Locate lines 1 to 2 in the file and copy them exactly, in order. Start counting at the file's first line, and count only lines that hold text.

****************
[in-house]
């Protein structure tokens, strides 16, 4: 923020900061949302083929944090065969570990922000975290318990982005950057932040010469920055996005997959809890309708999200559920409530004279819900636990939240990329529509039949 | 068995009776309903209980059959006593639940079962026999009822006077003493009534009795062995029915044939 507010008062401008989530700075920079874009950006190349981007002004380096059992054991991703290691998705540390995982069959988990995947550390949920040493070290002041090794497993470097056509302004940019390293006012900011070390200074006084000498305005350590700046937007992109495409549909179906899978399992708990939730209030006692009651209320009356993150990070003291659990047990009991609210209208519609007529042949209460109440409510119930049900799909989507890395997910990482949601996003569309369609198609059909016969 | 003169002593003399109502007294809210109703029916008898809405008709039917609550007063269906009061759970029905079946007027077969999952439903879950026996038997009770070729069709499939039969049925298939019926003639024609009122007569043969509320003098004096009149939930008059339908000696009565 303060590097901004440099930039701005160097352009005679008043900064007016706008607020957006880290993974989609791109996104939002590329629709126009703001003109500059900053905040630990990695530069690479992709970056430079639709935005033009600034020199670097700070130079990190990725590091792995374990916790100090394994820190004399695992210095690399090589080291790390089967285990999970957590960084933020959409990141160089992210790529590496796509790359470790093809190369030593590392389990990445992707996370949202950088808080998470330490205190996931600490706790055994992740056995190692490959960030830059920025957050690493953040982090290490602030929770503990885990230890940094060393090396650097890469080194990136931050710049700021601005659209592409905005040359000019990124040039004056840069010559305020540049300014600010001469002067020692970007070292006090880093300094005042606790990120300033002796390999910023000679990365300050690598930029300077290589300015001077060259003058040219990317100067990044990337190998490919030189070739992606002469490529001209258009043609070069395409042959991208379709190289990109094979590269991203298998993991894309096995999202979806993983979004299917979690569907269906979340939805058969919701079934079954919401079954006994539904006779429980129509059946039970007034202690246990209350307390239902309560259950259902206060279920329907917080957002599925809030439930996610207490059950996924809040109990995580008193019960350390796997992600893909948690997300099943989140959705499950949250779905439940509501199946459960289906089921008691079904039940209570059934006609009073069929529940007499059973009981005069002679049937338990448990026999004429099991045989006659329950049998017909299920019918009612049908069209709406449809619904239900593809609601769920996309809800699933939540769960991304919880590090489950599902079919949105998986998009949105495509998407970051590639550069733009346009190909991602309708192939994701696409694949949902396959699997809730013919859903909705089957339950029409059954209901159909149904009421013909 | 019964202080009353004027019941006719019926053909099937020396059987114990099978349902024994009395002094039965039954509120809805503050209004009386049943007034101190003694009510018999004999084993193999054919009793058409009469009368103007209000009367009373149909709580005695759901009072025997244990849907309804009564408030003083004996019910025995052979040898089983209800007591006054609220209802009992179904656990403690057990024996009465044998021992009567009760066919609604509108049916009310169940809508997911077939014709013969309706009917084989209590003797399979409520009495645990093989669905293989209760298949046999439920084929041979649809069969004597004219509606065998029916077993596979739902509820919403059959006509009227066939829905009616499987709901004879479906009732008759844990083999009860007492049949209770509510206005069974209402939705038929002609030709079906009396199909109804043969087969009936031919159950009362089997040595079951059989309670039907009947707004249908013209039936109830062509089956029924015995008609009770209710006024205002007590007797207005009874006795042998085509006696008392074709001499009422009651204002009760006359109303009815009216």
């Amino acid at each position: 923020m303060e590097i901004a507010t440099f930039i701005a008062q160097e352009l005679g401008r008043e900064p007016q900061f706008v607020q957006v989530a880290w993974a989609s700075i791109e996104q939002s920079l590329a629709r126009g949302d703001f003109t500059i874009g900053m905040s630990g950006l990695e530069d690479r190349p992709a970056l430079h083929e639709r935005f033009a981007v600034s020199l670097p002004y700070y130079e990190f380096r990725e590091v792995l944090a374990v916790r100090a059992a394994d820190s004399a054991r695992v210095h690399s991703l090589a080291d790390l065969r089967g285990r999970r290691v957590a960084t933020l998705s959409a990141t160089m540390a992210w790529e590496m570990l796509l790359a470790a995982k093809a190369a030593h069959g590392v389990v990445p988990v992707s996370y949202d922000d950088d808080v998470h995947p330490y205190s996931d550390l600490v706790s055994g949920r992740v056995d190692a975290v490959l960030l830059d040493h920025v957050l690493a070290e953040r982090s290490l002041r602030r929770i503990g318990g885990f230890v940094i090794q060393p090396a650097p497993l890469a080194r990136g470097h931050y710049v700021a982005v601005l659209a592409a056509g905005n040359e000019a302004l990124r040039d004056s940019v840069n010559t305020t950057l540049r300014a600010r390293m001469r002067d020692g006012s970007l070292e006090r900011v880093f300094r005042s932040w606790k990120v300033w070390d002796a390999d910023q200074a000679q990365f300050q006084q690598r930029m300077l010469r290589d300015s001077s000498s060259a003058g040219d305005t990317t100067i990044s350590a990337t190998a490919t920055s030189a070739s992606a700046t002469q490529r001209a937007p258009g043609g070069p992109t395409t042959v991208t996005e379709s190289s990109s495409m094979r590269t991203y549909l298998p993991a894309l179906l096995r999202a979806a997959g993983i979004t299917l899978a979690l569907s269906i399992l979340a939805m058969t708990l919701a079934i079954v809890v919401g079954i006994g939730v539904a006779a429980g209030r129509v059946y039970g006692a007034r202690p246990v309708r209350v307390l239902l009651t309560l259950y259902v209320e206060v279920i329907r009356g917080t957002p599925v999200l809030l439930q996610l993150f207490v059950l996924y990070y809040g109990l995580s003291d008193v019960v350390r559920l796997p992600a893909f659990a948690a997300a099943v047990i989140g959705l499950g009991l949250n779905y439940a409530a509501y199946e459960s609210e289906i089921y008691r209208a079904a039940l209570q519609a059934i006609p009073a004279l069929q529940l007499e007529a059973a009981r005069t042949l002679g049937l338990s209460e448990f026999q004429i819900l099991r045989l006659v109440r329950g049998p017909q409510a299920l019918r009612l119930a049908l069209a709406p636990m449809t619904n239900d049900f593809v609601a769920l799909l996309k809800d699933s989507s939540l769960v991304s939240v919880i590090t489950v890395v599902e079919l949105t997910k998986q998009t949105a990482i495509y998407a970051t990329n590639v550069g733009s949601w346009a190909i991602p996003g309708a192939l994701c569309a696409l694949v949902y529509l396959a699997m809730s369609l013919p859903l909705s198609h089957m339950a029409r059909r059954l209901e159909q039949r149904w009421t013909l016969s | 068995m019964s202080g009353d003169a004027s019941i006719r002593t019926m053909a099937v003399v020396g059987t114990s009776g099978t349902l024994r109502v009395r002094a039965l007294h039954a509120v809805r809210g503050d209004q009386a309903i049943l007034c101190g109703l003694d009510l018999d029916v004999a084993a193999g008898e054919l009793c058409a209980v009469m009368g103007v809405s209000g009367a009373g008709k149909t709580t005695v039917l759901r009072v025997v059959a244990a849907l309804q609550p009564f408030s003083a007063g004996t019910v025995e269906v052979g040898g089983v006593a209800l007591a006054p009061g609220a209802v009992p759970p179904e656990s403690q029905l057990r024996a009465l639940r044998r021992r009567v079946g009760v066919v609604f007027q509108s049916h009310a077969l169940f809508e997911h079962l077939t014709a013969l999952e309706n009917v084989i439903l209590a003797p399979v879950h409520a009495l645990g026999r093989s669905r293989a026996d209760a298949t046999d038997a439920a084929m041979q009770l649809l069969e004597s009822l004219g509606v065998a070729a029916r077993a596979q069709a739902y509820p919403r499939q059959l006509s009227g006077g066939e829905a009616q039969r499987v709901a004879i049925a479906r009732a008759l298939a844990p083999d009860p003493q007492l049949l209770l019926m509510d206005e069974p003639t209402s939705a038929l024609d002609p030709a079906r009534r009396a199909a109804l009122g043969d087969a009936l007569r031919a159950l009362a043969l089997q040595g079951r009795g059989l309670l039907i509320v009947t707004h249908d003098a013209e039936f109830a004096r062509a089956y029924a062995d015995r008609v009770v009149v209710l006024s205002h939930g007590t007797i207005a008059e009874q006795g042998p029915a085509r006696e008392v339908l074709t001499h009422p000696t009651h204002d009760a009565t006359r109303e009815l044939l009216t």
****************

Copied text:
[in-house]
């Protein structure tokens, strides 16, 4: 923020900061949302083929944090065969570990922000975290318990982005950057932040010469920055996005997959809890309708999200559920409530004279819900636990939240990329529509039949 | 068995009776309903209980059959006593639940079962026999009822006077003493009534009795062995029915044939 507010008062401008989530700075920079874009950006190349981007002004380096059992054991991703290691998705540390995982069959988990995947550390949920040493070290002041090794497993470097056509302004940019390293006012900011070390200074006084000498305005350590700046937007992109495409549909179906899978399992708990939730209030006692009651209320009356993150990070003291659990047990009991609210209208519609007529042949209460109440409510119930049900799909989507890395997910990482949601996003569309369609198609059909016969 | 003169002593003399109502007294809210109703029916008898809405008709039917609550007063269906009061759970029905079946007027077969999952439903879950026996038997009770070729069709499939039969049925298939019926003639024609009122007569043969509320003098004096009149939930008059339908000696009565 303060590097901004440099930039701005160097352009005679008043900064007016706008607020957006880290993974989609791109996104939002590329629709126009703001003109500059900053905040630990990695530069690479992709970056430079639709935005033009600034020199670097700070130079990190990725590091792995374990916790100090394994820190004399695992210095690399090589080291790390089967285990999970957590960084933020959409990141160089992210790529590496796509790359470790093809190369030593590392389990990445992707996370949202950088808080998470330490205190996931600490706790055994992740056995190692490959960030830059920025957050690493953040982090290490602030929770503990885990230890940094060393090396650097890469080194990136931050710049700021601005659209592409905005040359000019990124040039004056840069010559305020540049300014600010001469002067020692970007070292006090880093300094005042606790990120300033002796390999910023000679990365300050690598930029300077290589300015001077060259003058040219990317100067990044990337190998490919030189070739992606002469490529001209258009043609070069395409042959991208379709190289990109094979590269991203298998993991894309096995999202979806993983979004299917979690569907269906979340939805058969919701079934079954919401079954006994539904006779429980129509059946039970007034202690246990209350307390239902309560259950259902206060279920329907917080957002599925809030439930996610207490059950996924809040109990995580008193019960350390796997992600893909948690997300099943989140959705499950949250779905439940509501199946459960289906089921008691079904039940209570059934006609009073069929529940007499059973009981005069002679049937338990448990026999004429099991045989006659329950049998017909299920019918009612049908069209709406449809619904239900593809609601769920996309809800699933939540769960991304919880590090489950599902079919949105998986998009949105495509998407970051590639550069733009346009190909991602309708192939994701696409694949949902396959699997809730013919859903909705089957339950029409059954209901159909149904009421013909 | 019964202080009353004027019941006719019926053909099937020396059987114990099978349902024994009395002094039965039954509120809805503050209004009386049943007034101190003694009510018999004999084993193999054919009793058409009469009368103007209000009367009373149909709580005695759901009072025997244990849907309804009564408030003083004996019910025995052979040898089983209800007591006054609220209802009992179904656990403690057990024996009465044998021992009567009760066919609604509108049916009310169940809508997911077939014709013969309706009917084989209590003797399979409520009495645990093989669905293989209760298949046999439920084929041979649809069969004597004219509606065998029916077993596979739902509820919403059959006509009227066939829905009616499987709901004879479906009732008759844990083999009860007492049949209770509510206005069974209402939705038929002609030709079906009396199909109804043969087969009936031919159950009362089997040595079951059989309670039907009947707004249908013209039936109830062509089956029924015995008609009770209710006024205002007590007797207005009874006795042998085509006696008392074709001499009422009651204002009760006359109303009815009216």